Coming Out as a Bentzen Ball Fan and More!
October 11, 2013 by Candace Gingrich, Associate Director, Youth and Campus Engagement Program
A few weeks back HRC Consumer Marketing intern Heidi Hurst blogged about the Bentzen Ball Comedy Festival and asked “Who would have thought equality could be so… hilarious?” As someone who likes to infuse her life with humor, I was intrigued and curious myself. Well, as I type this now my stomach and facial muscles are hurting a bit from how much I laughed last night.
HRC is a beneficiary of the festival so they offered us stage time during opening night. I got to thank the festival organizers Tig Notaro and Brightest Young Things and got to speak briefly about HRC and focused on why coming out still matters. The crowd of 1,200 was welcoming to the message that coming out is still the most powerful thing we can do to turn ignorance into education, for queers and allies alike. And it seems the comedians who were performing heard my bit because almost all of them spoke about coming out – Doug Benson talked about coming out as straight and his plan for celebrating NCOD. In one of the funniest bits of the night, Wyatt Cenec (The Daily Show) shared with us his distrust of vegans and that he’d have no problem if his child were gay, but he would not tolerate a child who was vegan. Tig Notaro, main architect of the festival and out lesbian, closed the show by coming out as someone who may have a horse living in her house. Okay, maybe that coming out doesn’t fit the theme, but still…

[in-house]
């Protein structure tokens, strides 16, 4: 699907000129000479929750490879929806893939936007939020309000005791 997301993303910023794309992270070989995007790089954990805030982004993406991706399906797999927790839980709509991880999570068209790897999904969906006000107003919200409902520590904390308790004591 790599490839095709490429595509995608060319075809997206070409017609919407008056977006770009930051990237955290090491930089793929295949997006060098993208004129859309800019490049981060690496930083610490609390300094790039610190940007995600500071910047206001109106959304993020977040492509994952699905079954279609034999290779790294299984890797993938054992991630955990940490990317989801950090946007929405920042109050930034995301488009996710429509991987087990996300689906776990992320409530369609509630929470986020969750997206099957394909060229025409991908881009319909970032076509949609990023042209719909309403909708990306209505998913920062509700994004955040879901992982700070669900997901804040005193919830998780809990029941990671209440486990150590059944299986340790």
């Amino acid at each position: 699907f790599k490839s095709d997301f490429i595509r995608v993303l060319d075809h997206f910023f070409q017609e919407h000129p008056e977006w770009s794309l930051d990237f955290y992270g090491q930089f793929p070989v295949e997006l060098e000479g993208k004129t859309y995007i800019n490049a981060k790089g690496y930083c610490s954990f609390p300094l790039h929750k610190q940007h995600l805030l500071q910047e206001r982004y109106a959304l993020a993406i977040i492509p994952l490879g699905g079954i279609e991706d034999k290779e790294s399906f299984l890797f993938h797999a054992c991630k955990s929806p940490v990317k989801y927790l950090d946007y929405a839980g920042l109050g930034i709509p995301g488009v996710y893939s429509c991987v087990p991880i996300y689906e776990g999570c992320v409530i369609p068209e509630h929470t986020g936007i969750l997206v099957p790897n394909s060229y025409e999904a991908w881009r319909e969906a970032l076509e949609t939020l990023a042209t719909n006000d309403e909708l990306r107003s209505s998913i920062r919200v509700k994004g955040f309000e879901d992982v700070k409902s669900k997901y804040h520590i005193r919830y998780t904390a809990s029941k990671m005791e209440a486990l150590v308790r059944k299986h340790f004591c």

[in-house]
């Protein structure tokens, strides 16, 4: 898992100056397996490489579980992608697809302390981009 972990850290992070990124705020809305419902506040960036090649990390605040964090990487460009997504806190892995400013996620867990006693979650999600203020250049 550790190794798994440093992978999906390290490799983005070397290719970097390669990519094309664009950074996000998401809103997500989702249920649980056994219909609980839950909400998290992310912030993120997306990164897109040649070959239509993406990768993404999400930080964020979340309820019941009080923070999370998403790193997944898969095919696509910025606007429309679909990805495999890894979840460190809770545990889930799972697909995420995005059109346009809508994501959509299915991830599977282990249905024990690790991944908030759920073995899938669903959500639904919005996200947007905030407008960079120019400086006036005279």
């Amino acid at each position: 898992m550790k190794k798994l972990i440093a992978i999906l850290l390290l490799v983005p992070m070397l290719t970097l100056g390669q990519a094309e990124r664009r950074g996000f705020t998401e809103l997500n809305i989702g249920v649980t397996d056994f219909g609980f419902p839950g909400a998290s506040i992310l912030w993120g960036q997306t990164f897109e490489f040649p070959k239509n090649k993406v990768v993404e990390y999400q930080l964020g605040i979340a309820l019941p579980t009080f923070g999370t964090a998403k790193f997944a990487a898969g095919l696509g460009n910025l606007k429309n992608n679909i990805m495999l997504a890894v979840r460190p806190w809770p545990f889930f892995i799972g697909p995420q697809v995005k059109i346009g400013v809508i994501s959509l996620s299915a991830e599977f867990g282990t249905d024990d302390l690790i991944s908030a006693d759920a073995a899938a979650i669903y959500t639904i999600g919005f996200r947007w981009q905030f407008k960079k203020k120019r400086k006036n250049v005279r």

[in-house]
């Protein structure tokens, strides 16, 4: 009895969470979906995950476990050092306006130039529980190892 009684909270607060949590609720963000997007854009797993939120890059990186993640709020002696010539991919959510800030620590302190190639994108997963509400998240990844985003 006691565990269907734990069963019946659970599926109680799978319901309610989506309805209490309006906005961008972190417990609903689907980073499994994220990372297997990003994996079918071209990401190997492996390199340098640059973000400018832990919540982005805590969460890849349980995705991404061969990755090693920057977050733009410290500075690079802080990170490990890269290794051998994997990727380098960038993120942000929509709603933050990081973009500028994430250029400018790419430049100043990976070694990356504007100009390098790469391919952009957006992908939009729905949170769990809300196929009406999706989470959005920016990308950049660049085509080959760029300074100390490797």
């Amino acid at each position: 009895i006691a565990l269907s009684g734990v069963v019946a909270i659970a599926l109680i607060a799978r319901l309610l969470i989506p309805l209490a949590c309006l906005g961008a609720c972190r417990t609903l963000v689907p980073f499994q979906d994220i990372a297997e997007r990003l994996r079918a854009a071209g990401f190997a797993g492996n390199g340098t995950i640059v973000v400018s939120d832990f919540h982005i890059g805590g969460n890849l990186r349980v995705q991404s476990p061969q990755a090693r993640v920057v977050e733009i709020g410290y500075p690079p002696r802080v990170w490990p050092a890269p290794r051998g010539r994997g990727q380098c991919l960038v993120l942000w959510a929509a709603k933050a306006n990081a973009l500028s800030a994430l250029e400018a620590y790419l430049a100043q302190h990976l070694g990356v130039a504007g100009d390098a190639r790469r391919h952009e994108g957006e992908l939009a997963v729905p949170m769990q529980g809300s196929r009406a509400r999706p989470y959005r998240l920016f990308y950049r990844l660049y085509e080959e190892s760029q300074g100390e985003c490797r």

You still have plenty of opportunities to find out for yourself how hilarious equality can be – there are still tickets available for many of the ten remaining shows. Fans of Will & Grace and Parks & Recreation should note that one show features two Americans for Marriage Equality, Megan Mullaly and Nick Offerman. Enjoy funny people and support HRC at the same time!
A note about my shirt: Celebrating the 25th Anniversary of National Coming Out Day also means the anniversary of Keith Haring’s famous image of a person happily dancing out of a closet. Haring was an artist with a purpose, using his unique style to bring attention to social justice issues such as apartheid and HIV/AIDS. HRC is honored that Haring contributed the iconic artwork to NCOD and are releasing two new shirts celebrating both the activist and the art. Get yours today!
HRC DC Steering Committee volunteers work the HRC table
Photos via Brightest Young Things. Click here for more photos and information on the festival.
October 13, 2014
October 7, 2014